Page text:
July 02, 2008


I started an idea at Matt's blog, and then, under the influence of Stuff Christians Like, I am here to propose an idea:

The Teachlete

High school teachers start to lose some zing in their thirties. Technology and pop culture fade further away, and they begin the terrible refrain, "When I was in school no one behaved like this." Suddenly, you find yourself, in your 7th year of teaching, twice the age of your freshmen students. (No, that's not me! I'm only 23. Okay, that's a lie. It is me. This coming year, my freshmen will have been born in 1994-95, the year I was a freshman in high school. This seems wrong.) Now, under our current system, this teacher will have at least twenty more years of teaching ahead of them.

Now, another sector of our culture has a much earlier retirement. I'm talking about sports. This is a fond soapbox of mine, the fact that professional athletes burn out on their careers much faster than teachers. In fact, a favorite of mine, Peyton Manning (Go Colts!), at age 32, already rouses speculation at how much longer he will play quarterback. Brett Farve, only nine years older than, well, our hypothetical teacher, played for a very long time, and just retired. No athlete wants to be in his or her late 40s, competing with early twenty-somethings for playing time.

So here' s my idea--why should athletes be the only segment of the population to exploit their youth and enjoy their age? Youthful high school teachers possess the energy and enthusiasm we aging teachers lack, but our experience should garner us larger salaries. If we make it to 40, we should be venerated, give big press conferences to announce our retirement, and have our room numbers retired. Then, we take our large accumulated wealth and retire to our vacation homes. We could put our names on teacher-supply stores, do ads for rulers and textbooks, and show up at new-teacher orientation to discuss what we did wrong and how to avoid it. With our early retirement free-time, we could finally write that novel/play/textbook, stick to an exercise schedule, travel to all the countries we taught about, and inspire youth to teach.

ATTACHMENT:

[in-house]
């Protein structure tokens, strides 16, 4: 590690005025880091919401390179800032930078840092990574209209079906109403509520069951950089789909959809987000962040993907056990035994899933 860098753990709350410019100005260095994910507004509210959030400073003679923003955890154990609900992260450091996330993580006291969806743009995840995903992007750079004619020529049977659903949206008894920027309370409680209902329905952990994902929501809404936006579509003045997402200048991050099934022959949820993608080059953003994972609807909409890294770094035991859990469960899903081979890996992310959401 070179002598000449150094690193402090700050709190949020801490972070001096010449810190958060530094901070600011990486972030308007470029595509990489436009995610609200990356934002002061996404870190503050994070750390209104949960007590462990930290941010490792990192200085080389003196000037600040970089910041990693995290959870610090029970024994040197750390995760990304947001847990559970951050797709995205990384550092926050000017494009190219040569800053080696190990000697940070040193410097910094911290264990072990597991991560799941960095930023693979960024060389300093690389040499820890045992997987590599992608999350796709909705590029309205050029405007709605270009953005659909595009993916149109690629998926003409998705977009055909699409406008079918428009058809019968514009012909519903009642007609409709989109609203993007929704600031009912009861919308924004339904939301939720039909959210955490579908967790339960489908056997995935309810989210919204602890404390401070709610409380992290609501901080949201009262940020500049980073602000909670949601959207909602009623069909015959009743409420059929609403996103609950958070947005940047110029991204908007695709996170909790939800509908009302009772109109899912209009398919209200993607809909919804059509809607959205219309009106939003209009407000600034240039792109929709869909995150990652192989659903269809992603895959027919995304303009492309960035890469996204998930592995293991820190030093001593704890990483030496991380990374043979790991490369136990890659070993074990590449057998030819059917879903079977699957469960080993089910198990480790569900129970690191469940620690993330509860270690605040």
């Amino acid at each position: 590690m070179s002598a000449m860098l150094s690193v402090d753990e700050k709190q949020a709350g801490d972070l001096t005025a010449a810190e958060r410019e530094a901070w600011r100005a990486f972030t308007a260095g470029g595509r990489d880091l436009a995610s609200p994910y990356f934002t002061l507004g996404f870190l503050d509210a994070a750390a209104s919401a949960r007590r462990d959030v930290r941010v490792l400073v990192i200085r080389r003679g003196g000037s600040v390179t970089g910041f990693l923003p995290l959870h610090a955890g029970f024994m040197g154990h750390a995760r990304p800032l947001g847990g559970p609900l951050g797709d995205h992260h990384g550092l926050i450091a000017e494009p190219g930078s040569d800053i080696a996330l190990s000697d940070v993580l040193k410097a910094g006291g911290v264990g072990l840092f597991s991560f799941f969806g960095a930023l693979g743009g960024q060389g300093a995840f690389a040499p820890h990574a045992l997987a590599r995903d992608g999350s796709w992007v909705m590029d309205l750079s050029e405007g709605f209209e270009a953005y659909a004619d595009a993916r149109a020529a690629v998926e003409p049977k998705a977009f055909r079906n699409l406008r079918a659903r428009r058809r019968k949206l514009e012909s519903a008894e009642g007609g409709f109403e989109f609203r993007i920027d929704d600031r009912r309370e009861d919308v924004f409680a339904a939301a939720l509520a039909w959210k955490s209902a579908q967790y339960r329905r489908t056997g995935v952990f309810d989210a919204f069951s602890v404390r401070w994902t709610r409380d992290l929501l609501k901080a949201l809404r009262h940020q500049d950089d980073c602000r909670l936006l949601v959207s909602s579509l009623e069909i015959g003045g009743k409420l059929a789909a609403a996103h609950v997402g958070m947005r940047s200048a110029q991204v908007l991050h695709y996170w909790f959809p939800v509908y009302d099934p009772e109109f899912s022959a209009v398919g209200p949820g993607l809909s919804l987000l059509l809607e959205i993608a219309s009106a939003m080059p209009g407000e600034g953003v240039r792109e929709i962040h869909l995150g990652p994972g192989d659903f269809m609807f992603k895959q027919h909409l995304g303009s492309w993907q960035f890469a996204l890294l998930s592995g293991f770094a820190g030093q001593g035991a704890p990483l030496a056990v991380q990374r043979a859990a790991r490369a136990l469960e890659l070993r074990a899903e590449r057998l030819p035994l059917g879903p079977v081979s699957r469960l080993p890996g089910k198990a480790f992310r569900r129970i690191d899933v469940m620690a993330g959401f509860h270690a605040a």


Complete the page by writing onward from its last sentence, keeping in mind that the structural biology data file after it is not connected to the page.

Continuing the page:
Perhaps you've noticed the flaw in my plan--salaries. While athletes accumulate enough dough to leave the field/court/ice at the age of 35, teachers do not. Sigh. I only hope I'm still hip enough to teach the kids of my current students.

1 comment:

The Coach said...

The 2008 MLB Minimum Salary is - hold on to your rally cap - $390,000! The district I work in (one of the highest paying in CO) gives a first-year teacher with a Bachelor's degree a salary of around $29,000.

That means the ballplayer who plays three years (until the current collective bargaining agreement ends in 2011) ends up with well more than the teacher who works thirty. Imagine if a rookie from this year's Rockies' team bought a house like mine (150k), drove a car like mine (a 14-year-old, paid-for, functional car worth almost 2k), and worked hard not to go out to eat? Was willing to do that for the next three years rather than blow it all on wild living?

He'd be a legitimate millionaire with a paid for home before he was 25.

I'll have to work 15 more years before a million dollars has passed through the sieve that is my bank account, and not have nearly that much (financially) to show for it.